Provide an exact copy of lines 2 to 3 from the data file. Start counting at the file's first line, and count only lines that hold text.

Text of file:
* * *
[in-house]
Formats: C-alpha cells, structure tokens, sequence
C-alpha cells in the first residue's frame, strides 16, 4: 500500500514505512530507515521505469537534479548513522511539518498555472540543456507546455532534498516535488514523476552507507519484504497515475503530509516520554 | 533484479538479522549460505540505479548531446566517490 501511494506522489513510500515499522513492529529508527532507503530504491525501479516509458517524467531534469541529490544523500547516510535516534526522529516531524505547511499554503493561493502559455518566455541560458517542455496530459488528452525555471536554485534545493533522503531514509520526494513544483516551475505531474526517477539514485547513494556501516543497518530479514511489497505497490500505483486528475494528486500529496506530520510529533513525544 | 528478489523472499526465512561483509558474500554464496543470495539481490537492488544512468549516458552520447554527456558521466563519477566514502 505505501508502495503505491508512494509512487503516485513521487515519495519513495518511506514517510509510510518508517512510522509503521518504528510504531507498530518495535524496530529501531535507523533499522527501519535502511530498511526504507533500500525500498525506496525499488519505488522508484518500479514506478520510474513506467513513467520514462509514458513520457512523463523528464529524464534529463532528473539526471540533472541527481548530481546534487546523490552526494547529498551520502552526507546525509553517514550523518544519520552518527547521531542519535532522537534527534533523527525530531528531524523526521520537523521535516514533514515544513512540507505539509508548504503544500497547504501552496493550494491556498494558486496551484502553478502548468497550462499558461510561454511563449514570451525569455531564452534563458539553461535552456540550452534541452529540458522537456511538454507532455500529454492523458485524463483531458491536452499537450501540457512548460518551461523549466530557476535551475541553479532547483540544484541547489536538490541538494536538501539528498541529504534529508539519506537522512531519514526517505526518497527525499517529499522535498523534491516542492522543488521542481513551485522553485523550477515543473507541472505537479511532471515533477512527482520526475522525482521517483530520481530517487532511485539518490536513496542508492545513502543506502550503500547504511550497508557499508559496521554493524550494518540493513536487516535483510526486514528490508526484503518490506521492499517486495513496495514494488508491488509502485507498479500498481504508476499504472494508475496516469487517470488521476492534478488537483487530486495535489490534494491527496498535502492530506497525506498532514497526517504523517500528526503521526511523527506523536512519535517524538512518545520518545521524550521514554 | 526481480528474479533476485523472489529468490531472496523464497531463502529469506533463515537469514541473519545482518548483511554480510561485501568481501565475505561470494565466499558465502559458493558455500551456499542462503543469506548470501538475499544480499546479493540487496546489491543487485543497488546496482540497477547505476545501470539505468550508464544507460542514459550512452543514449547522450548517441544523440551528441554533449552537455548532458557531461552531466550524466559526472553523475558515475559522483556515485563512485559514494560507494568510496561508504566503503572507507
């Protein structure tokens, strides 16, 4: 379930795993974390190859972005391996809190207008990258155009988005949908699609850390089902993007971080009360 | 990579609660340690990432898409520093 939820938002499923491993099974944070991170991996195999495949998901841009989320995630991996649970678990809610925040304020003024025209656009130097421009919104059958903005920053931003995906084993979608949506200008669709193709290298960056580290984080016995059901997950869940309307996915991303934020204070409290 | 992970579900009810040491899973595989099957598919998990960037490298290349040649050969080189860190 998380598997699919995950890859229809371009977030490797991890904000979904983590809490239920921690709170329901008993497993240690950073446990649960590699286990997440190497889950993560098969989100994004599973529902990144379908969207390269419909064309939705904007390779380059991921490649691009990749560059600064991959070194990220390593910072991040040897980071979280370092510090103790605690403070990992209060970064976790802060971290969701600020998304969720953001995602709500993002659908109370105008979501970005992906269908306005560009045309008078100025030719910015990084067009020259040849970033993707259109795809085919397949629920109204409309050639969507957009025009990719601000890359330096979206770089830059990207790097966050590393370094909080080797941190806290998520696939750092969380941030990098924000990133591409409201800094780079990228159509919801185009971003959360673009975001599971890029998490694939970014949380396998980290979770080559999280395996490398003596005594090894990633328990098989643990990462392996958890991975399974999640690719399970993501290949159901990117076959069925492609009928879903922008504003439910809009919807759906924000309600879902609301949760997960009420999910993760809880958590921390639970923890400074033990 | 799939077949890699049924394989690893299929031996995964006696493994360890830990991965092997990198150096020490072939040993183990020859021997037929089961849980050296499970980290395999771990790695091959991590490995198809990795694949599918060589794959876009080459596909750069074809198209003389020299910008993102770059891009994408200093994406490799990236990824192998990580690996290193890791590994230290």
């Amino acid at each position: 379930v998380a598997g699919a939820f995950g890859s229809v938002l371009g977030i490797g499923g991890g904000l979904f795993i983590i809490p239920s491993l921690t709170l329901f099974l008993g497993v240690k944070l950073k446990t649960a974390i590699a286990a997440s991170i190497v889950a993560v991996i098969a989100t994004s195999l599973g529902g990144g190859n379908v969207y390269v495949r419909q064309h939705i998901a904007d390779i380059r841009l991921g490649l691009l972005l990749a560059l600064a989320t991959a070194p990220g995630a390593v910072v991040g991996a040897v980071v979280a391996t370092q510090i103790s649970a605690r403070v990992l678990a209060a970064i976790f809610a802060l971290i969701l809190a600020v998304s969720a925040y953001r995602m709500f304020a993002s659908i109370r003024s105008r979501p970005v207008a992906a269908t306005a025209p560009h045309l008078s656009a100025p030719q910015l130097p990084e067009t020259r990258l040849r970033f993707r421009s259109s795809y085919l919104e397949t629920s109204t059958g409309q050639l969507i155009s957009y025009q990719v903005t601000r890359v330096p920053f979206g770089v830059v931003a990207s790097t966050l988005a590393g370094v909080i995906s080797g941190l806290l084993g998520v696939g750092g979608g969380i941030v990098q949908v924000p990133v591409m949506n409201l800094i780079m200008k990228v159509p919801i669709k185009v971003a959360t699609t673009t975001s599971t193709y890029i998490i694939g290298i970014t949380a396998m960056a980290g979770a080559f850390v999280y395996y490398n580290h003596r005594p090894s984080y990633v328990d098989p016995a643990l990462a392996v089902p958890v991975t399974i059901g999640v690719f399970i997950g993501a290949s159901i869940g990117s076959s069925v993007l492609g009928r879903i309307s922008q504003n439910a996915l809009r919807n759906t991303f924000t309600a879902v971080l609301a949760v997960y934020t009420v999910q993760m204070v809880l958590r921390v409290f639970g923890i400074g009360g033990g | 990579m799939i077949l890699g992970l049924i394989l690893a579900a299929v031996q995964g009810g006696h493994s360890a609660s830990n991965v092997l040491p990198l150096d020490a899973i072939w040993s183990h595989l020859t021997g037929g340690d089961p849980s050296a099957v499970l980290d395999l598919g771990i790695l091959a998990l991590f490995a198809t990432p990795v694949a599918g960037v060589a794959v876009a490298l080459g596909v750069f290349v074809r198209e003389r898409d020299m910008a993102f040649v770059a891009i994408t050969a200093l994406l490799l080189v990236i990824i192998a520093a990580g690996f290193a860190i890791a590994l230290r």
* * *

Formats: C-alpha cells, structure tokens, sequence
C-alpha cells in the first residue's frame, strides 16, 4: 500500500514505512530507515521505469537534479548513522511539518498555472540543456507546455532534498516535488514523476552507507519484504497515475503530509516520554 | 533484479538479522549460505540505479548531446566517490 501511494506522489513510500515499522513492529529508527532507503530504491525501479516509458517524467531534469541529490544523500547516510535516534526522529516531524505547511499554503493561493502559455518566455541560458517542455496530459488528452525555471536554485534545493533522503531514509520526494513544483516551475505531474526517477539514485547513494556501516543497518530479514511489497505497490500505483486528475494528486500529496506530520510529533513525544 | 528478489523472499526465512561483509558474500554464496543470495539481490537492488544512468549516458552520447554527456558521466563519477566514502 505505501508502495503505491508512494509512487503516485513521487515519495519513495518511506514517510509510510518508517512510522509503521518504528510504531507498530518495535524496530529501531535507523533499522527501519535502511530498511526504507533500500525500498525506496525499488519505488522508484518500479514506478520510474513506467513513467520514462509514458513520457512523463523528464529524464534529463532528473539526471540533472541527481548530481546534487546523490552526494547529498551520502552526507546525509553517514550523518544519520552518527547521531542519535532522537534527534533523527525530531528531524523526521520537523521535516514533514515544513512540507505539509508548504503544500497547504501552496493550494491556498494558486496551484502553478502548468497550462499558461510561454511563449514570451525569455531564452534563458539553461535552456540550452534541452529540458522537456511538454507532455500529454492523458485524463483531458491536452499537450501540457512548460518551461523549466530557476535551475541553479532547483540544484541547489536538490541538494536538501539528498541529504534529508539519506537522512531519514526517505526518497527525499517529499522535498523534491516542492522543488521542481513551485522553485523550477515543473507541472505537479511532471515533477512527482520526475522525482521517483530520481530517487532511485539518490536513496542508492545513502543506502550503500547504511550497508557499508559496521554493524550494518540493513536487516535483510526486514528490508526484503518490506521492499517486495513496495514494488508491488509502485507498479500498481504508476499504472494508475496516469487517470488521476492534478488537483487530486495535489490534494491527496498535502492530506497525506498532514497526517504523517500528526503521526511523527506523536512519535517524538512518545520518545521524550521514554 | 526481480528474479533476485523472489529468490531472496523464497531463502529469506533463515537469514541473519545482518548483511554480510561485501568481501565475505561470494565466499558465502559458493558455500551456499542462503543469506548470501538475499544480499546479493540487496546489491543487485543497488546496482540497477547505476545501470539505468550508464544507460542514459550512452543514449547522450548517441544523440551528441554533449552537455548532458557531461552531466550524466559526472553523475558515475559522483556515485563512485559514494560507494568510496561508504566503503572507507